Days of Change: Solstices and Equinoxes (Jill Hammer)

The equinoxes and solstices, in Jewish tradition, have been regarded as times of danger, each associated with a frightening and undesirable event.

Autumn Equinox: the time when Abraham nearly sacrificed Isaac at Godís
command.

Winter Solstice: the time when Jephthah, a war chieftain, sacrificed his
daughter to God because of a vow he made.
According to legend, women mourned her on this day.

Spring Equinox: the time God turned the Nile to blood as a plague upon
Egypt.

Summer Solstice: the time that Moses struck a rock harshly while seeking
water, and incurred the Divine decree that he never enter
the Promised Land.


There is a tradition (Machzor Vitry, Ginzei Yerushalayim) not to draw water on these days because the water contains a drop of poisonous blood on those days, corresponding to the violence of the four events. In this view, the solstices and equinoxes are moments of frightening transition, when the angel of one season gives way to the angel of another season, leaving the world unprotected for a moment. One way to understand this is that these moments are moments of change from one mode to another.

At the autumn equinox, near Rosh haShanah, we travel inward, into the spirit world or underworld, examining and refining ourselves.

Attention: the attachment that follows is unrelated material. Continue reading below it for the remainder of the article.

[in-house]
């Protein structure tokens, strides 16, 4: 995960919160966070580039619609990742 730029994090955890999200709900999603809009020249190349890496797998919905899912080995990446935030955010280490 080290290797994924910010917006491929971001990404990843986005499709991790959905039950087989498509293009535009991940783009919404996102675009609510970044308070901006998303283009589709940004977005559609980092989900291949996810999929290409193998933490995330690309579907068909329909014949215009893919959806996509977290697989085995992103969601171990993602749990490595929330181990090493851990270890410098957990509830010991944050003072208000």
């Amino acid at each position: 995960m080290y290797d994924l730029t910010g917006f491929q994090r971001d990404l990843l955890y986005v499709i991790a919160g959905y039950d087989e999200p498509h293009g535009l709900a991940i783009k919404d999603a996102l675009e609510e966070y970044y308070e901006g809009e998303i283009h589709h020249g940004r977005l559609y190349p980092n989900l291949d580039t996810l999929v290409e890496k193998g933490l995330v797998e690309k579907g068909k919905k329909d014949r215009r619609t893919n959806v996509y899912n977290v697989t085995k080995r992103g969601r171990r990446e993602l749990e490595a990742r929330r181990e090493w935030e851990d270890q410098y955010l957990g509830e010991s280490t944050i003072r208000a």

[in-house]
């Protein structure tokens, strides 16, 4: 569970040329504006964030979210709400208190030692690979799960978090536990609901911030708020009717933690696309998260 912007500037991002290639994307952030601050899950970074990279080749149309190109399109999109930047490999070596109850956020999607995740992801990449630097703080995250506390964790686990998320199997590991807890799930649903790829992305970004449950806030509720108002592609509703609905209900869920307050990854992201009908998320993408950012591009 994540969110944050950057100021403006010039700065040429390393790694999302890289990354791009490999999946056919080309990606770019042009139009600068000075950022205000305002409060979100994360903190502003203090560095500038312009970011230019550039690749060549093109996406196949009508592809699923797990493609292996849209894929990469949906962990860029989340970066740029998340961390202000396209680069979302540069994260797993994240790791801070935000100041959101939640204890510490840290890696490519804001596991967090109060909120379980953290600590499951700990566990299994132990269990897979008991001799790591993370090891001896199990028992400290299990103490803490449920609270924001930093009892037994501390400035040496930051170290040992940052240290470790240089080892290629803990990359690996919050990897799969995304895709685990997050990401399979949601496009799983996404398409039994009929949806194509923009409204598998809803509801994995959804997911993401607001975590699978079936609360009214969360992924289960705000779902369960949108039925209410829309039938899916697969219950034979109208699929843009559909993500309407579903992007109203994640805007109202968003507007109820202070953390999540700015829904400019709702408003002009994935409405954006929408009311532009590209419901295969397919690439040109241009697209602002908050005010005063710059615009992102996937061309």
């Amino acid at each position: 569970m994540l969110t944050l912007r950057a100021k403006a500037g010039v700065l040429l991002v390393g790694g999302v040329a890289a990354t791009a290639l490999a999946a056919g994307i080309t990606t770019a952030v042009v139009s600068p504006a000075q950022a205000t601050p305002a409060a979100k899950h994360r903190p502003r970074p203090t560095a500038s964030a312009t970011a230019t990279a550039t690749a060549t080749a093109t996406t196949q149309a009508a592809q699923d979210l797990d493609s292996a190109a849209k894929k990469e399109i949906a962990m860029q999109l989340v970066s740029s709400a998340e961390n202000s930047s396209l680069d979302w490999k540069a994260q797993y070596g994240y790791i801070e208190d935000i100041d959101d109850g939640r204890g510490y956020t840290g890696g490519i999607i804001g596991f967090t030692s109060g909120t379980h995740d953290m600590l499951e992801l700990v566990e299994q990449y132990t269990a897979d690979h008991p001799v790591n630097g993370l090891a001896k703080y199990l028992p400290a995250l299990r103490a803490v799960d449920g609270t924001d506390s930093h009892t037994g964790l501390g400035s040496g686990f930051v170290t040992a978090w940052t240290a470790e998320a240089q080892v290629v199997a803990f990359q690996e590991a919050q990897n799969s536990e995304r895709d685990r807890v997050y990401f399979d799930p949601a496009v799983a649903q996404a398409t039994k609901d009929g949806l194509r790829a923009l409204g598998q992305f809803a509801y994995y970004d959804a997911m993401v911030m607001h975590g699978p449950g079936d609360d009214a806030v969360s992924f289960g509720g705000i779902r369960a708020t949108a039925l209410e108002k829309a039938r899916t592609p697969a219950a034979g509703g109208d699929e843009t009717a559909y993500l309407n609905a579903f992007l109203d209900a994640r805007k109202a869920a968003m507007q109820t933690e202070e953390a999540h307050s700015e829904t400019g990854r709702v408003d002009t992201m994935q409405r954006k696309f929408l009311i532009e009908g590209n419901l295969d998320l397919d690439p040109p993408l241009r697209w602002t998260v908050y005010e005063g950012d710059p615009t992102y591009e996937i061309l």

At the winter solstice, near Chanukah, we travel toward light, seeking strength, rebirth, illumination and direction.

At the spring equinox, near Passover, we travel outward, striving for new activity and effectiveness in the world.

At the summer solstice, near the days that commemorate the Templeís destruction, we travel toward darkness, probing our losses and broken places.

At these moments, our angels change. The world around us takes on a new appearance, and we can turn to new things, moving away from useless patterns and harmful behaviors. We move away from the fruitless anger of Moses, the unfeeling actions of Jephthah, the paralysis of Isaac on the altar, and the cruelty of the Egyptians. This is the Jewish practice of teshuvah, or return to the right path. Teshuvah can be gradual, steady work over time, or it can be shocking, all-at-once. The stories of violence and danger associated with these seasonal moments join, perhaps, to tell a story of how painful it is to change, yet how the changing seasons teach us that we must.

Rabbi Jill Hammer is a poet, author, ritual-maker, and editor. She is senior associate at Ma'yan: The Jewish Women's Project, where she serves as editor of Journey and as a teacher of text and ritual.

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